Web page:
In the past couple of years, a variety of RSPCA senior staff have quit or have been fired as a result of questioning these tactics, and are more than willing to front an enquiry, yet to blame the Society for all these issues, overlooks the fact that it is DAFWA and the minister who have allowed this to happen.

Every animal seized is in their name, every animal euthanized is done so with their consent, and every animal forfeitured under the legislation is forfeitured to the minister, so many questions are now deserving of answers.

If the animals seized by the RSPCA and on sold, has that money been rightfully handed over to the minister/taxpayer?

If the RSPCA are allowed by the minister to bring charges, and they fail, it ought to be the minister that coughs up, on behalf of the public, but are the public being made aware of any of this?

In recent times DAFWA have coughed up in compensation out of the tax payers purse, so one would think they would be placing more scrutiny on those bringing charges in on their behalf, even more so when the department are well aware that this is an ongoing problem.

In the case of the RSPCA V May, animals were seized from a woman who has invested hundreds of thousands of dollars in their rescue, in the most these were healthy animals, some were undergoing medical treatment, and others had just been rescued, raising the question of the minister, is it now illegal for individuals to rescue animals, or has the minister awarded that right solely to the RSPCA?

If not for the personal enquiries of Mrs may herself, the department responsible for administration of the law, would never have become involved, and now that they are aware, why did they not step in, is a question every Western Australian should be asking.

This seizure did not meet with the compliance and enforcement policy, the first charges were invalid and therefore dropped and new charges laid, it could be said even these new charged are invalid at law, and in neither case were the procedural guidelines met, in fact the RSPCA continue to totally ignore DAFWA policy, as if they are above the law.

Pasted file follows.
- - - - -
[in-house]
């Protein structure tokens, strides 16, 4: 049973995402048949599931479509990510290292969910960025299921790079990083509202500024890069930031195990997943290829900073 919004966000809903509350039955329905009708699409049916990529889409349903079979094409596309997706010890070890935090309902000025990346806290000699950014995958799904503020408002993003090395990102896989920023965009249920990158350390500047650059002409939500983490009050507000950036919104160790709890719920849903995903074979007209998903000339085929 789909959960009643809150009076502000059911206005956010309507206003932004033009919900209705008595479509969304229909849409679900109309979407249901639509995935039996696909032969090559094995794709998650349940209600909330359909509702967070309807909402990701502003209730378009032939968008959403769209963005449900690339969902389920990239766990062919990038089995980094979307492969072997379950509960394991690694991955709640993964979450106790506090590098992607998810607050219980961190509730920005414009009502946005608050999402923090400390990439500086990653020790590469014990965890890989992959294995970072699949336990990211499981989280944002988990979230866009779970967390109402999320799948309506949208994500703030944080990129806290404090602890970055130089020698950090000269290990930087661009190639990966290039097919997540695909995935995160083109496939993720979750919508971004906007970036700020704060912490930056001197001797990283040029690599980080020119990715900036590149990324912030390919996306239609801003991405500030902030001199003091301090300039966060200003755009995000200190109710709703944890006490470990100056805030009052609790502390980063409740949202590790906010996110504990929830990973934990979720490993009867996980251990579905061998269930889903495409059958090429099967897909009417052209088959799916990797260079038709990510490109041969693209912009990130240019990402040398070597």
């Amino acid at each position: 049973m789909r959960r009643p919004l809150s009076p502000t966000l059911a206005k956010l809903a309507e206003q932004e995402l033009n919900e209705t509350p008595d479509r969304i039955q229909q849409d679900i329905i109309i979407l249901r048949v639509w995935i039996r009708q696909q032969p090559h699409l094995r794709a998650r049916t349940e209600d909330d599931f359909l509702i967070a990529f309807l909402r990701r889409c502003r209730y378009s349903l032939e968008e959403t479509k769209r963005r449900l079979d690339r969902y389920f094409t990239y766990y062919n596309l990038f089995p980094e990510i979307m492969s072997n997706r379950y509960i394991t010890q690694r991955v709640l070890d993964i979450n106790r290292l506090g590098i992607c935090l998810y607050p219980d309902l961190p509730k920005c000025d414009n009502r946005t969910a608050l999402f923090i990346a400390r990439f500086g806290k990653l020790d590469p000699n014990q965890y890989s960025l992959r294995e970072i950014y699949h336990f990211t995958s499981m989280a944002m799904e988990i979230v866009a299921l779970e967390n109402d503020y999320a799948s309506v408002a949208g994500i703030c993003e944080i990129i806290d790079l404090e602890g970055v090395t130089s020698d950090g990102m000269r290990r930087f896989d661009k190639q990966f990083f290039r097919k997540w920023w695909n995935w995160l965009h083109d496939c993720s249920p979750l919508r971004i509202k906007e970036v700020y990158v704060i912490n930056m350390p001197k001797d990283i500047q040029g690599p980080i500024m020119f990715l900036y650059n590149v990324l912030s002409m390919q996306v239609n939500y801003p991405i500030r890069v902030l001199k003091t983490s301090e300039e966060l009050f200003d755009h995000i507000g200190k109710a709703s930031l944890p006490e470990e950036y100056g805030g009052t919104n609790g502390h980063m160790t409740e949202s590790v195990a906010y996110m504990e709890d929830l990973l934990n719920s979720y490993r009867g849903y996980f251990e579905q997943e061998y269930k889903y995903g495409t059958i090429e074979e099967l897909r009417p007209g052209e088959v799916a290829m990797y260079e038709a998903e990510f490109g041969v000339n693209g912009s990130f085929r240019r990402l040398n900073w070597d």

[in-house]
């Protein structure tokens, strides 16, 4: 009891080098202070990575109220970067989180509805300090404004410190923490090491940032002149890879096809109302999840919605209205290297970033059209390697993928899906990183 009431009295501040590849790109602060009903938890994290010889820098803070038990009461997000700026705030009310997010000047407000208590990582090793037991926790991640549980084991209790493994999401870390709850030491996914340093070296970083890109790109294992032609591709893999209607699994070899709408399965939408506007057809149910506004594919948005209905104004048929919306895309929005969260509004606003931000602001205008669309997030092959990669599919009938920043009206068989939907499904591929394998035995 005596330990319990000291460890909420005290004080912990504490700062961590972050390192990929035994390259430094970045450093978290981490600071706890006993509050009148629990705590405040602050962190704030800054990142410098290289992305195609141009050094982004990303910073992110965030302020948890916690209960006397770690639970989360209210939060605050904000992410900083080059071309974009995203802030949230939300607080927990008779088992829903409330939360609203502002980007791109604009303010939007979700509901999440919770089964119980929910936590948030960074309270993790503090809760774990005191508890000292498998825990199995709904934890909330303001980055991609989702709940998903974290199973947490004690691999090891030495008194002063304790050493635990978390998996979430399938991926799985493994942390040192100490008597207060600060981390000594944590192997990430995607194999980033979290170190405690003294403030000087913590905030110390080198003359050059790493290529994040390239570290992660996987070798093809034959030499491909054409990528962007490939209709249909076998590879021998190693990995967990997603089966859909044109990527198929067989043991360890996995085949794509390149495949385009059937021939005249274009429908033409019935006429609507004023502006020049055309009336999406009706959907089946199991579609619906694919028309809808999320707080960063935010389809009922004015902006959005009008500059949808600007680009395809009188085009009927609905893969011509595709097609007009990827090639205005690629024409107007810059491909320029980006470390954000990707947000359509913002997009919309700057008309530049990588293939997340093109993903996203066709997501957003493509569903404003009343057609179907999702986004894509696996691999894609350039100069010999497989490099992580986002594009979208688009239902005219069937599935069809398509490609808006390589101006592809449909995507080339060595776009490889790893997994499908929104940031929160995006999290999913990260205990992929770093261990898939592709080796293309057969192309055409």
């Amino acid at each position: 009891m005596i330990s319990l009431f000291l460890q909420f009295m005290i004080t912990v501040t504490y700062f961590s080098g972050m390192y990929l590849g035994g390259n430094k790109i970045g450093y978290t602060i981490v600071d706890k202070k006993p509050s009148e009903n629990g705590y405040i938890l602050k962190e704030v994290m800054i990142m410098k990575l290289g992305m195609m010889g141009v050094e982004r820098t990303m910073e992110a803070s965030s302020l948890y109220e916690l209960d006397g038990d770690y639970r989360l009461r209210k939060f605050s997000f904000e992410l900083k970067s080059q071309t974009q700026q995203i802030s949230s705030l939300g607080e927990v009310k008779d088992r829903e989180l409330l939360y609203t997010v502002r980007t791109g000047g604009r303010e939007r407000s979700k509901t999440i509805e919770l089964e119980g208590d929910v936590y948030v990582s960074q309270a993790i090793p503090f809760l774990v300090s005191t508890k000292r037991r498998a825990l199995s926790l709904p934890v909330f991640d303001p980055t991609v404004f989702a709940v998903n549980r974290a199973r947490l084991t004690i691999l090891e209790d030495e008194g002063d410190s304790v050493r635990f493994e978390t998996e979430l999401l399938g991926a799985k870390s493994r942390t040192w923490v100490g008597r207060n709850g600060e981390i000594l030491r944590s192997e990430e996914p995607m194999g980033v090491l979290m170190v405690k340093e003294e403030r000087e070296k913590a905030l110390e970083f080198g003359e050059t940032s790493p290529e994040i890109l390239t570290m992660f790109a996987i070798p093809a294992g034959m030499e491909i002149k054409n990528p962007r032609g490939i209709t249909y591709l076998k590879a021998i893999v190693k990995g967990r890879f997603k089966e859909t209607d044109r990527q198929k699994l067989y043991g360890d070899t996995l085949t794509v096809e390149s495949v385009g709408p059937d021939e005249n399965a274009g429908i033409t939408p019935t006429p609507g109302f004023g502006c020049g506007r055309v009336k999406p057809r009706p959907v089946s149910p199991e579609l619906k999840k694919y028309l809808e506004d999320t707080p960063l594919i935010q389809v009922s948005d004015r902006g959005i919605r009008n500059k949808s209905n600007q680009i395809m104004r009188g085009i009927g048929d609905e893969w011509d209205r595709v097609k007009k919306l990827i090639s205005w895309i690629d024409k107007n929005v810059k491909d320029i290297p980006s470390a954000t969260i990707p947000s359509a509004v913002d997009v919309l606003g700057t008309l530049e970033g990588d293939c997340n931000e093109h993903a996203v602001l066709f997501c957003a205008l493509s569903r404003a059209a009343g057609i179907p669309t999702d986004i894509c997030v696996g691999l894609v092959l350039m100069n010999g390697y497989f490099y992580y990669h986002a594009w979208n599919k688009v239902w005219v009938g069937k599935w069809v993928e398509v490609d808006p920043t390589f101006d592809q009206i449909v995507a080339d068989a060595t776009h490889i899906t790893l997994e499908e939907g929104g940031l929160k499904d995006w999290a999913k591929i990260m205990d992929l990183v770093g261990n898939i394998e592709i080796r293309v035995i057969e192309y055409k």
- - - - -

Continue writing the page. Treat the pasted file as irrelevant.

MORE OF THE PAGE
The RSPCA refused to take the animals medication when they seized them or even converse with the animal’s veterinarian, why? Is the animal welfare act still about the best interests of the animals, because I am sure community expectations are that it ought to be.

The RSPCA’s first port of call before the seizure took place was the media, so was this seizure al bout fund raising publicity? If they indeed knew that had made a mistake from the onset, was it too late as a result of the media being on site, to do the right thing?

After 4 months of having this woman’s animals, the legislation is clear that they should then be returned, and the State government Administrative tribunal all but ordered this to occur, but the RSPCA could not comply, as they had killed many of the animals.

The RSPCA then pressed criminal charges against Mrs May, not only did they have no right to start a private prosecution, but even in the event an inspector decided to press such charges, why were they able to do so, without the ministers permission?

I note the minster and the director general had their own staff in attendance, so I sincerely hope they are not going to pull the “We didn’t know this was happening” card.

All of these animals at law have been seized with the minsters consent, so it is up to the minster to explain why they had been seized, why they were been killed and why they were not been returned.

This is only one example of abuse of powers by the RSPCA WA, with over 40 similar cases identified in the past 5 years alone.

After 16 months the original prosecution was dropped against Mrs. May and all new charges were pressed, yet once again, DAFWA policy was again ignored, the costs being sort by the RSPCA against Mrs May are fast approaching 1 million dollars, begging the question how the minster believes these costs are in line with his department’s policy.

I shall take this opportunity to remind parliament of the departments Compliance, enforcement and prosecution policy.

The department’s policy starts off with the most basic guidelines, openness and transparency, consistency, and cost efficiency and public interest criteria.

2.2 enforcement criteria takes into account whether there has been a failure to comply with any formal requests, lawful direction or notice given by an inspector or authorised officer.

Starting here alone, Mrs May was never given and formal directions, after the seizure of one animal, a rabbit of all things, she phoned the RSPCA over and over asking what more she could do to comply, having already invested hundreds of thousands of dollars on vet bills alone, she was more than willing to do whatever was needed to comply with any directions the RSPCA may have made.

I will continue with this case, as it mimics the way in which the RSPCA have been using their powers all over Australia in the last decade.